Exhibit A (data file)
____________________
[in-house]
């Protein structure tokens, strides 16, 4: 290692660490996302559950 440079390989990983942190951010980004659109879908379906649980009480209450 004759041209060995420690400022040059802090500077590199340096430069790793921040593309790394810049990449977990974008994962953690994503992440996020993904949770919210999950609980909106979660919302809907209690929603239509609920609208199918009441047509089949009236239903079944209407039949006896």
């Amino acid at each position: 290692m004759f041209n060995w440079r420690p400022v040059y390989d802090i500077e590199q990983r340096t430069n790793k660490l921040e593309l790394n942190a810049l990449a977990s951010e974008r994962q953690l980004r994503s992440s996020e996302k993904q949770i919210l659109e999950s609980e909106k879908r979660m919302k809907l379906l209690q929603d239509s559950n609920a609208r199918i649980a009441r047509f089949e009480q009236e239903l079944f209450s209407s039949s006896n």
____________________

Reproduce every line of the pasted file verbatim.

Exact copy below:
[in-house]
């Protein structure tokens, strides 16, 4: 290692660490996302559950 440079390989990983942190951010980004659109879908379906649980009480209450 004759041209060995420690400022040059802090500077590199340096430069790793921040593309790394810049990449977990974008994962953690994503992440996020993904949770919210999950609980909106979660919302809907209690929603239509609920609208199918009441047509089949009236239903079944209407039949006896």
């Amino acid at each position: 290692m004759f041209n060995w440079r420690p400022v040059y390989d802090i500077e590199q990983r340096t430069n790793k660490l921040e593309l790394n942190a810049l990449a977990s951010e974008r994962q953690l980004r994503s992440s996020e996302k993904q949770i919210l659109e999950s609980e909106k879908r979660m919302k809907l379906l209690q929603d239509s559950n609920a609208r199918i649980a009441r047509f089949e009480q009236e239903l079944f209450s209407s039949s006896n």